Give the pairs time to practice their hocketed melodies so that the transitions between players are smooth and it still feels like one melody. Introduce the sketches of Ben Hartley (see Images and Page 6 and 7 ). Choosing one of the images, the pairs should think about the mood of the picture, and to list the things they can see i.e. characters etc. Using the picture, ask them to create a version of their hocketed melody that reflects the character/mood of their chosen sketch. They should add no extra notes but think about tempo, dynamics, articulations, playing techniques etc. Listen back to the hocketed melodies
Ask each pair to compose a chord using two or three of their notes that sound nice together, e.g. C, E, (F) to accompany their melody. Later on the pairs will join together so that the pair who created melody continue to play their melody but the other pair(s) play the chord they have chosen. (NB If children are using xylophones etc. suggest they create a roll or just a repeating pulse version to create a sustained version of the chord).
Listen to the BCMG musicians perform their chords.
Now ask the pair to play the melody accompanied by their chord. They could either:
Discuss the balance between the melody and accompaniment. The children could create a second chord from their notes and indicate where the other children should change chords.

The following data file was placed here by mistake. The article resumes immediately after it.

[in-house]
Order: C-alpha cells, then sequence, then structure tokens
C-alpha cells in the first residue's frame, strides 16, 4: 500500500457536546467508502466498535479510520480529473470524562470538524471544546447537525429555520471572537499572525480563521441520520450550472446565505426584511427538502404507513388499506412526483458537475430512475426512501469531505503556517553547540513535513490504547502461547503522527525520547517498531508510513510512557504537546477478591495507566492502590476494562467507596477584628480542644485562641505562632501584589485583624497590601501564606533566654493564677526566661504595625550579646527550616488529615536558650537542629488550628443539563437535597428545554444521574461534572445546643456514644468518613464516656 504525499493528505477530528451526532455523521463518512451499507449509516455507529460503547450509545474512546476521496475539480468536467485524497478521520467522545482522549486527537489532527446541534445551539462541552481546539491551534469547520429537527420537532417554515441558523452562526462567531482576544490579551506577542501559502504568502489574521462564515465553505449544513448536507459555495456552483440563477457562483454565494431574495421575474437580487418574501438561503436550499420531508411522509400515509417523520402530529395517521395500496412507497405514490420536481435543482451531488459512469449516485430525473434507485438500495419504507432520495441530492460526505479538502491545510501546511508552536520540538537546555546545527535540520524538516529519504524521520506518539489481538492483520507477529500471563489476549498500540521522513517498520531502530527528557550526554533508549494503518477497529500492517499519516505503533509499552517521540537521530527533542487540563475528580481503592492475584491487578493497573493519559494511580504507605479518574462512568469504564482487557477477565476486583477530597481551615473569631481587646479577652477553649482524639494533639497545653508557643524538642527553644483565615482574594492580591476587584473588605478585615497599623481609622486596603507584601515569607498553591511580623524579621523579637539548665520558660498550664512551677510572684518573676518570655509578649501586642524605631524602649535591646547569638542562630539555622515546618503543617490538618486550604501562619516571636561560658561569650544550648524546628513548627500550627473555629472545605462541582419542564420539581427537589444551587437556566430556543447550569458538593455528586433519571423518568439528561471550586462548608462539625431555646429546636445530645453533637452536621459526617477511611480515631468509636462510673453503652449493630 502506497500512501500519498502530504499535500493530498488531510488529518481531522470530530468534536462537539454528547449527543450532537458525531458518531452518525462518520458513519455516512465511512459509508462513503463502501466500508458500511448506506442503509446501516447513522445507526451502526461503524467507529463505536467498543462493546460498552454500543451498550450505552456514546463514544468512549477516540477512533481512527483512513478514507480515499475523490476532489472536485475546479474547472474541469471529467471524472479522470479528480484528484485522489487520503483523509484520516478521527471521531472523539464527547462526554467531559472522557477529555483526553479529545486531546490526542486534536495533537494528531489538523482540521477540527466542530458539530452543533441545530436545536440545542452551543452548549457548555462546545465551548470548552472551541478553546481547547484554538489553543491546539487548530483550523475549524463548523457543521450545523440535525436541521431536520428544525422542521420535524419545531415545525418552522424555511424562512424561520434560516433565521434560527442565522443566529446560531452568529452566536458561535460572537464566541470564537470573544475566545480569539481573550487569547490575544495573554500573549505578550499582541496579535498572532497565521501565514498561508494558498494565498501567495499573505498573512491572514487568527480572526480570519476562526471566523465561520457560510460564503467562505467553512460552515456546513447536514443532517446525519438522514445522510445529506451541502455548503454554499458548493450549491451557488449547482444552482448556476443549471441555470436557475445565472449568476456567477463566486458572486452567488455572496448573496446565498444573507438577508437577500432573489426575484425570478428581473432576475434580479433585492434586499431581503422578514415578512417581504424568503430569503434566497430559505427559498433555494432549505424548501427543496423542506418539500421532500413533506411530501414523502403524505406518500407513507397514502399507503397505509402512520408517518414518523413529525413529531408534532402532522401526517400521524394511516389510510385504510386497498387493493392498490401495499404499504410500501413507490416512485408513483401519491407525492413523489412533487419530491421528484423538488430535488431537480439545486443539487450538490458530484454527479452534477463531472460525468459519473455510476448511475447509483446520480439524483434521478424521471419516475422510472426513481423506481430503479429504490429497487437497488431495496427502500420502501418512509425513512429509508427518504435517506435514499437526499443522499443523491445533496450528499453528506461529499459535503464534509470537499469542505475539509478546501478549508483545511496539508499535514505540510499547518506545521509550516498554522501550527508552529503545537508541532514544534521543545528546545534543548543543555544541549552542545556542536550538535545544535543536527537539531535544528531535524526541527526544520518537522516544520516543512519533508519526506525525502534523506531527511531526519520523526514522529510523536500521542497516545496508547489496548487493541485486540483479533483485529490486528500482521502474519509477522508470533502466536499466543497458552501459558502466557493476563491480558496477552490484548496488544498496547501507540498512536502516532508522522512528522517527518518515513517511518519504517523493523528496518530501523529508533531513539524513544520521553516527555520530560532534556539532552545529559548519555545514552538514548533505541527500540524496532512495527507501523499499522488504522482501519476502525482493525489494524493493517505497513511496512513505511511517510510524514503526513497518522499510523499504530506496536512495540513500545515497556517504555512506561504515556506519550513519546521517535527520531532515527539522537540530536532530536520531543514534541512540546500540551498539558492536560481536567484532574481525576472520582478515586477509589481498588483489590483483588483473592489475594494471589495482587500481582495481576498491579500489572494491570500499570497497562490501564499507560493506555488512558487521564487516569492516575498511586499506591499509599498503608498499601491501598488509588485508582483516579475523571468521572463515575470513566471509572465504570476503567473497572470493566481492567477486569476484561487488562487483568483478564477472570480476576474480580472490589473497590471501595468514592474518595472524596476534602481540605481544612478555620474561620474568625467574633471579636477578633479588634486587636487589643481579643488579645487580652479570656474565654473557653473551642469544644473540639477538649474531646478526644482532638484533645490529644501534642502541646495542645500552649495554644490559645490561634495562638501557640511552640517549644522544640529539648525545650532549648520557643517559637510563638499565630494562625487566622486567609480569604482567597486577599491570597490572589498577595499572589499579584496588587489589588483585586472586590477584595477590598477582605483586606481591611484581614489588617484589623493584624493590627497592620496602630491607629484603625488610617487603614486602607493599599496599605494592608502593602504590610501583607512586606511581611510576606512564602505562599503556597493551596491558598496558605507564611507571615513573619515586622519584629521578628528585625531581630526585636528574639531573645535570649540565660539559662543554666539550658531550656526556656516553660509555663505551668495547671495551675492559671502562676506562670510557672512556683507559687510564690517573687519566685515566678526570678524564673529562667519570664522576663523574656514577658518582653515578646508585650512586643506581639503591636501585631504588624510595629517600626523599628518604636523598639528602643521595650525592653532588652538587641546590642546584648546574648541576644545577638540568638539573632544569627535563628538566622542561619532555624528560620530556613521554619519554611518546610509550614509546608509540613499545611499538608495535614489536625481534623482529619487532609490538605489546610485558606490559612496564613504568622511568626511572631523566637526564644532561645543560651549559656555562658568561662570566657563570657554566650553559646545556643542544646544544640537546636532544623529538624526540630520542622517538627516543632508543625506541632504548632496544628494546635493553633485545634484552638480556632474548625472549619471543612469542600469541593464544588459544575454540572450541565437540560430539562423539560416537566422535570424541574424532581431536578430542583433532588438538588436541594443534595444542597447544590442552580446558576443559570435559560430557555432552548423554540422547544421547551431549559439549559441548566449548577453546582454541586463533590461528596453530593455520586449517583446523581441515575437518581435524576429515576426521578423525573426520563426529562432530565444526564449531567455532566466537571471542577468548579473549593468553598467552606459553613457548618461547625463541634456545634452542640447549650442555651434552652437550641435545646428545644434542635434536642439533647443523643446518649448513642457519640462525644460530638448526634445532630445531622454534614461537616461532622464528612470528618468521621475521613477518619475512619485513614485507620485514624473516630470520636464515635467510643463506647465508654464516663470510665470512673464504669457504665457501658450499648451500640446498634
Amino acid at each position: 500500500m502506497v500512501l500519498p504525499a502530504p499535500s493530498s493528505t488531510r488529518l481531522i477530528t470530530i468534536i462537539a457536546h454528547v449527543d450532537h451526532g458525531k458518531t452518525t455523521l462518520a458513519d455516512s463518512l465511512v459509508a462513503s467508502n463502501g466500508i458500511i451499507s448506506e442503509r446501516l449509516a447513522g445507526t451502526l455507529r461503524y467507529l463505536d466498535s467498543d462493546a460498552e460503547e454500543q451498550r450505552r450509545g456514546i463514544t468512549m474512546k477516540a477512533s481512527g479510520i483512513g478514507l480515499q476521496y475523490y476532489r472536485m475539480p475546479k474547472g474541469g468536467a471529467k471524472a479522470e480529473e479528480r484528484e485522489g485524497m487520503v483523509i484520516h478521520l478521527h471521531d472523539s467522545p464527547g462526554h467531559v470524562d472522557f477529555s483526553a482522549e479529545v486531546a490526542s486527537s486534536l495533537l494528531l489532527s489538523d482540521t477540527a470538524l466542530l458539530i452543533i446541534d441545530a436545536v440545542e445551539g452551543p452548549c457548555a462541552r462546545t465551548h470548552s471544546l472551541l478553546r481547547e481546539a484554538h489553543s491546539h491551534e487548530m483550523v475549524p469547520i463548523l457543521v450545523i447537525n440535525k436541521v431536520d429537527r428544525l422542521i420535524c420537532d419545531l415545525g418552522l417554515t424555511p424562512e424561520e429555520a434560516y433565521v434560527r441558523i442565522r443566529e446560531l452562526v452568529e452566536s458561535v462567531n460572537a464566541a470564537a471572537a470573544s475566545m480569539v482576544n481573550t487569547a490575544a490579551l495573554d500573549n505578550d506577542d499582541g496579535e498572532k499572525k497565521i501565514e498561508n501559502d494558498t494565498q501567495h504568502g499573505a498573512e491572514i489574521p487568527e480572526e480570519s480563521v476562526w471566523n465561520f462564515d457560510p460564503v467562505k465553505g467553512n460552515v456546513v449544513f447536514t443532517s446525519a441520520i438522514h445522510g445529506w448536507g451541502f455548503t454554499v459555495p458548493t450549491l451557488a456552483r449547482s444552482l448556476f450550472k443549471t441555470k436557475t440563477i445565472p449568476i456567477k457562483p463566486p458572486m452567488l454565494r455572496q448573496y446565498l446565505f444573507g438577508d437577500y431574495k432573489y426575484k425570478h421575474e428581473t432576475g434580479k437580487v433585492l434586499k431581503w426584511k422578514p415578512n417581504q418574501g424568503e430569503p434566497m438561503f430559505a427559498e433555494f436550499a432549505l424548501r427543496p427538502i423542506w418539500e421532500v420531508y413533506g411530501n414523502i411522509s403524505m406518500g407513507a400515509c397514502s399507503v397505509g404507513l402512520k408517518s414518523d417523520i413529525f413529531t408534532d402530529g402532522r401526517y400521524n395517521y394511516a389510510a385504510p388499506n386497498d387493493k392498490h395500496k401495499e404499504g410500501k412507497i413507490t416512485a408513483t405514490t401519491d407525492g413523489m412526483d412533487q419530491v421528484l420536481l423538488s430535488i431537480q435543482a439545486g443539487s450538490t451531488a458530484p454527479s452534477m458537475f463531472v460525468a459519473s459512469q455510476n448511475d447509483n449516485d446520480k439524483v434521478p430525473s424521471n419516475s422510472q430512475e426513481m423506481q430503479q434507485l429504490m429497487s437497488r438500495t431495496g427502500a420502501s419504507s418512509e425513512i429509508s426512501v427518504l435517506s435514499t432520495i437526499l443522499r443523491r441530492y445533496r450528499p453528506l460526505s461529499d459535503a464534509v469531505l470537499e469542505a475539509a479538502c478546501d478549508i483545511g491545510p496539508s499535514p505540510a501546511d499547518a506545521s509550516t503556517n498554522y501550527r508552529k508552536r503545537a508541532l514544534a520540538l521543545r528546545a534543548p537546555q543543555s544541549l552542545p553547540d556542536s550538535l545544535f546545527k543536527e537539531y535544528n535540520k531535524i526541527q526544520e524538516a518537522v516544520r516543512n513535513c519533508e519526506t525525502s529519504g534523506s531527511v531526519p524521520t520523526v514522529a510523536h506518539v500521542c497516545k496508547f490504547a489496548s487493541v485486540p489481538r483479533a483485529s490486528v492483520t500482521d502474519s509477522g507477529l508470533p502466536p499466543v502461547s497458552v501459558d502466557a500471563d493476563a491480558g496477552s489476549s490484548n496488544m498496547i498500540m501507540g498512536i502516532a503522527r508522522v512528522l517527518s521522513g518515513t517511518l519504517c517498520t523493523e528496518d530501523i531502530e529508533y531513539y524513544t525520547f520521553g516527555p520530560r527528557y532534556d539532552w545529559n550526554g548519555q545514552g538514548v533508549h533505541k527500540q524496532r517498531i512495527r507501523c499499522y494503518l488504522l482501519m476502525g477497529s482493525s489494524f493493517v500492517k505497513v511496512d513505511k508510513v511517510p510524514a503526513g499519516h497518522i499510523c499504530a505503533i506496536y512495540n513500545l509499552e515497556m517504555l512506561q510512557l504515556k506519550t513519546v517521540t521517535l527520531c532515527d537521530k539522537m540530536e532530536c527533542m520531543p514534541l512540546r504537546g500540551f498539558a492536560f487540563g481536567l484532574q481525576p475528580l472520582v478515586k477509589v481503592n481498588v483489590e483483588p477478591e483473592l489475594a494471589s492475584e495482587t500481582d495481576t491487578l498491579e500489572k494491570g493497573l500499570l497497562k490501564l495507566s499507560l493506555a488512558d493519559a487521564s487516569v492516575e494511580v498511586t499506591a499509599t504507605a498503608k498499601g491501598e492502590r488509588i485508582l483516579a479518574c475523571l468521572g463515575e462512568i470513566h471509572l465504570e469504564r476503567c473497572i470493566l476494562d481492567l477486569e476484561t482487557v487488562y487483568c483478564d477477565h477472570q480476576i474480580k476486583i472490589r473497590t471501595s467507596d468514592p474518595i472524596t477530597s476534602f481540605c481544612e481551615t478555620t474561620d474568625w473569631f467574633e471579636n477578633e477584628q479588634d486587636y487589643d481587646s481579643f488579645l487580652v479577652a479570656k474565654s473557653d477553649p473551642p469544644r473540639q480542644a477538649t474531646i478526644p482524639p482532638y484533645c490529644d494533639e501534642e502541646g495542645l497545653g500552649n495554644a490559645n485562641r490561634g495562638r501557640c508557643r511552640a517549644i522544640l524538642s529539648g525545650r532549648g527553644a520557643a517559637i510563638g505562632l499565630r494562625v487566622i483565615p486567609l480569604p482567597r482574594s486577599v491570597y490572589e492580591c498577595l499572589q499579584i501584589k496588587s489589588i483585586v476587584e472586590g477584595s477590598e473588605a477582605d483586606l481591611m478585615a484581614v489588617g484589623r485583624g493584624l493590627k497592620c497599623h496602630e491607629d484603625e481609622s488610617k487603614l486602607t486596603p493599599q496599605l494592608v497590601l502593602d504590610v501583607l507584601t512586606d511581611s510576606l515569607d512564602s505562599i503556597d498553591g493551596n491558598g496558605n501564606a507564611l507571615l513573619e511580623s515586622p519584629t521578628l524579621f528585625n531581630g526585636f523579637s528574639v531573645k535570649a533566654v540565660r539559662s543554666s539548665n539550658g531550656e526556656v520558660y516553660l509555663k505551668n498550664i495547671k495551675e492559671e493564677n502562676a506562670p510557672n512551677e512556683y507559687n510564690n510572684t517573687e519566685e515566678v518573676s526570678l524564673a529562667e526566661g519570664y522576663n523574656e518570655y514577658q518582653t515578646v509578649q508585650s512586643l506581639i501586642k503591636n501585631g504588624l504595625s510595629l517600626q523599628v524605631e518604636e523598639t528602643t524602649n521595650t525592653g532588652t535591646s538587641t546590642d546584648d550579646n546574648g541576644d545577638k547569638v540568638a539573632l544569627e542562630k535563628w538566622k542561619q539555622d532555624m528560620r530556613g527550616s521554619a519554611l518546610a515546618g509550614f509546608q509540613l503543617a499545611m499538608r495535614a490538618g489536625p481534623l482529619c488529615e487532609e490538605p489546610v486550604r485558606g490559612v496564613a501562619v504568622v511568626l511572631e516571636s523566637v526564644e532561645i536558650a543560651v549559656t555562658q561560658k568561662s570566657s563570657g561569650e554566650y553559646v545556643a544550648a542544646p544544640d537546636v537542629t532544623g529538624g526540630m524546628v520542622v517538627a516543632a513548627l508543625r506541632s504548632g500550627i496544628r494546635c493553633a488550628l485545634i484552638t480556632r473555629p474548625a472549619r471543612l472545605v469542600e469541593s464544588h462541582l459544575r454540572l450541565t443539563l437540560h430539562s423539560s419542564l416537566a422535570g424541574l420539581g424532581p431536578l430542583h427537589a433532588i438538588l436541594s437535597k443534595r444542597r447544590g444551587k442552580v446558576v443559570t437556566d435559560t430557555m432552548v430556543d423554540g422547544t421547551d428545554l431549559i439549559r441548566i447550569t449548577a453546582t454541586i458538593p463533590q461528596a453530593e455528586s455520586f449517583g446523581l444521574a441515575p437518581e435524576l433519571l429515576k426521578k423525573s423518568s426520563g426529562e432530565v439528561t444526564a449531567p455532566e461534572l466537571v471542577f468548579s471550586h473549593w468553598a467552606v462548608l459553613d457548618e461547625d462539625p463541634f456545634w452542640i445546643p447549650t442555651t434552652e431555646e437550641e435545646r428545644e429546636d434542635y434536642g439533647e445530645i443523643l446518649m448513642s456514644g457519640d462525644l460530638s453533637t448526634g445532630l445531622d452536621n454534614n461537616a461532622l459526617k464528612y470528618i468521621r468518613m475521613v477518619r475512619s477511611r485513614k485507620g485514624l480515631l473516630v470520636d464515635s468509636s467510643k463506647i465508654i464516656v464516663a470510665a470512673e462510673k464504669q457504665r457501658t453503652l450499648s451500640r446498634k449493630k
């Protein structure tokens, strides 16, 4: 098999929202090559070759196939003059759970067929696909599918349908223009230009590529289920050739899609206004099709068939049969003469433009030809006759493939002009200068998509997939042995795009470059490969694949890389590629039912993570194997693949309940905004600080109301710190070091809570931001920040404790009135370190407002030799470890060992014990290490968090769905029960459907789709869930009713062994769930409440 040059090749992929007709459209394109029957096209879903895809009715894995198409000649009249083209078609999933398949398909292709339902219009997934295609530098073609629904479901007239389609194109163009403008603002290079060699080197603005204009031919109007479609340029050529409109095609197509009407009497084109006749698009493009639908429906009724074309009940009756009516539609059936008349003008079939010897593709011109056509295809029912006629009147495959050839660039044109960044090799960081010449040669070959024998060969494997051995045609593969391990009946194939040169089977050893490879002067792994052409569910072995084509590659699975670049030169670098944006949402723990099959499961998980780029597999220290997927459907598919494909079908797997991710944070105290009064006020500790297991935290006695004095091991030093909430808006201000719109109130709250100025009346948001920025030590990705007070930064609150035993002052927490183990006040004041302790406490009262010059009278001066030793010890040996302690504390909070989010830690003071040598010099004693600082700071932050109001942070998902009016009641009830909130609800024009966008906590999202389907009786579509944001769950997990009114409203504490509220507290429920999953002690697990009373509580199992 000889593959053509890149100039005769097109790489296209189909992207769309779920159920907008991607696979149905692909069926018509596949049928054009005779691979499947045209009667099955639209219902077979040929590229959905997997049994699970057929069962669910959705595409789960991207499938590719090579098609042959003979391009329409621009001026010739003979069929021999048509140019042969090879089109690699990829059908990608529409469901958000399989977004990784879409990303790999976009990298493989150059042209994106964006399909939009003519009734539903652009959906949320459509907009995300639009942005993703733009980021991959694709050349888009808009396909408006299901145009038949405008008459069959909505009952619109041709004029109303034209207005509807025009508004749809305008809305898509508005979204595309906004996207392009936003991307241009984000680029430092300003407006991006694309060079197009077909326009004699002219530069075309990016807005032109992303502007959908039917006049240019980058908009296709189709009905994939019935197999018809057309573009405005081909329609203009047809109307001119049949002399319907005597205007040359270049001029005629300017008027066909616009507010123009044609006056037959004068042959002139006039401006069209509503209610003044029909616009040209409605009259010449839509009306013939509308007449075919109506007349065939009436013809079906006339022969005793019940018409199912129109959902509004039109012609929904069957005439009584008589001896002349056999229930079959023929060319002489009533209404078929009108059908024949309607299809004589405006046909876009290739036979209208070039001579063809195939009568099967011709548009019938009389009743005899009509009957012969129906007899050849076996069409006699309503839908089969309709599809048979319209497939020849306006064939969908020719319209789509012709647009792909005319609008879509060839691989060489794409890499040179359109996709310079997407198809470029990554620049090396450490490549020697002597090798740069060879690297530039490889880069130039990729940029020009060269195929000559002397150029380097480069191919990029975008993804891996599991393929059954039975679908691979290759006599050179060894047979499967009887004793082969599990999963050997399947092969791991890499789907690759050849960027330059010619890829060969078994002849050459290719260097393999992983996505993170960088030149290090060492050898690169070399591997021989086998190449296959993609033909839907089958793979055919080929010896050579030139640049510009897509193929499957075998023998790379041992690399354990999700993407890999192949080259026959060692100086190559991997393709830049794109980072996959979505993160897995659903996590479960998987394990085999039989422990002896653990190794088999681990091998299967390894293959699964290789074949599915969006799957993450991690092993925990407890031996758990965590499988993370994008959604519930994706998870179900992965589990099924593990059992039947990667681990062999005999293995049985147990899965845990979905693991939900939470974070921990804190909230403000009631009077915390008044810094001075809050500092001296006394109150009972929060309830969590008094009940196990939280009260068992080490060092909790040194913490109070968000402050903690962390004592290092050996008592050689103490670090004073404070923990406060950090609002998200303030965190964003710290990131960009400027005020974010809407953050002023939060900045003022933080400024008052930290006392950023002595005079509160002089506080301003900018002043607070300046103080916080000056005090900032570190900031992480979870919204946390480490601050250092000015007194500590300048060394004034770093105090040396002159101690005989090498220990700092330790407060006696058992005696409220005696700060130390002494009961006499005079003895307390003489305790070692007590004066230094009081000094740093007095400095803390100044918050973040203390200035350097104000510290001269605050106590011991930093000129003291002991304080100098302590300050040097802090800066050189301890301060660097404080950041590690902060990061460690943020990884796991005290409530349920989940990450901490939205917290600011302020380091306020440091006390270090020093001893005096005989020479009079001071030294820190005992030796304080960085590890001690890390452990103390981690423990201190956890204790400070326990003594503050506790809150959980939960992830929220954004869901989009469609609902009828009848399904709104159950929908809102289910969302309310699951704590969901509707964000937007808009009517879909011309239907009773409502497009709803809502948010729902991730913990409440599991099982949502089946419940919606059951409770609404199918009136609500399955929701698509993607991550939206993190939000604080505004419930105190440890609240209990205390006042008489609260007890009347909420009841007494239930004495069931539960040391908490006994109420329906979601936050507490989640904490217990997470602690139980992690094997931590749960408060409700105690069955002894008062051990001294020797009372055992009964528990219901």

Now allow the groups some time to compose a longer piece that incorporates some of these different ideas to create a short piece - with or without the chords, solo, unison or hocketed melody. They must keep the character of their chosen sketch in mind as they do this.
Much of the distinctive sound of Howard Skempton’s music comes from the distinctive intervals he uses in his melodies. This individual task explores composing a melodic idea using certain notes based around interval shapes.
With their own instrument ask the children to find as many thirds intervals as they can. Hand out Resource Sheet Two for an introduction to intervals.
With the children listen to these melodies from Ben Somewhen:
Ask the children to listen for the thirds in the melody and the rests between notes. Then ask the children to compose their own melody for their own instrument using a combination of 3rds and rests.
Listen to this melody from Ben Somewhen which uses 3rds and 4ths intervals.
Ask the children to compose a new melody which uses 3rds and 4ths or other specific intervals of your choosing.
Once again introduce the sketches of Ben Hartley (see Images and Page 6 and 7). Ask the children to choose one of the images or continue with the same one and think about its character. They should use it to create a version of their melody that reflects that character. They should add no extra notes but think about tempo, dynamics, articulations, playing techniques etc.
Now allow the groups some time to compose a longer piece that incorporates some of these different ideas to create a short piece – the pairs melody with or without the chords, solo, unison or hocketed and the individual intervallic melodies. They must keep the character of their chosen sketches in mind as they do this.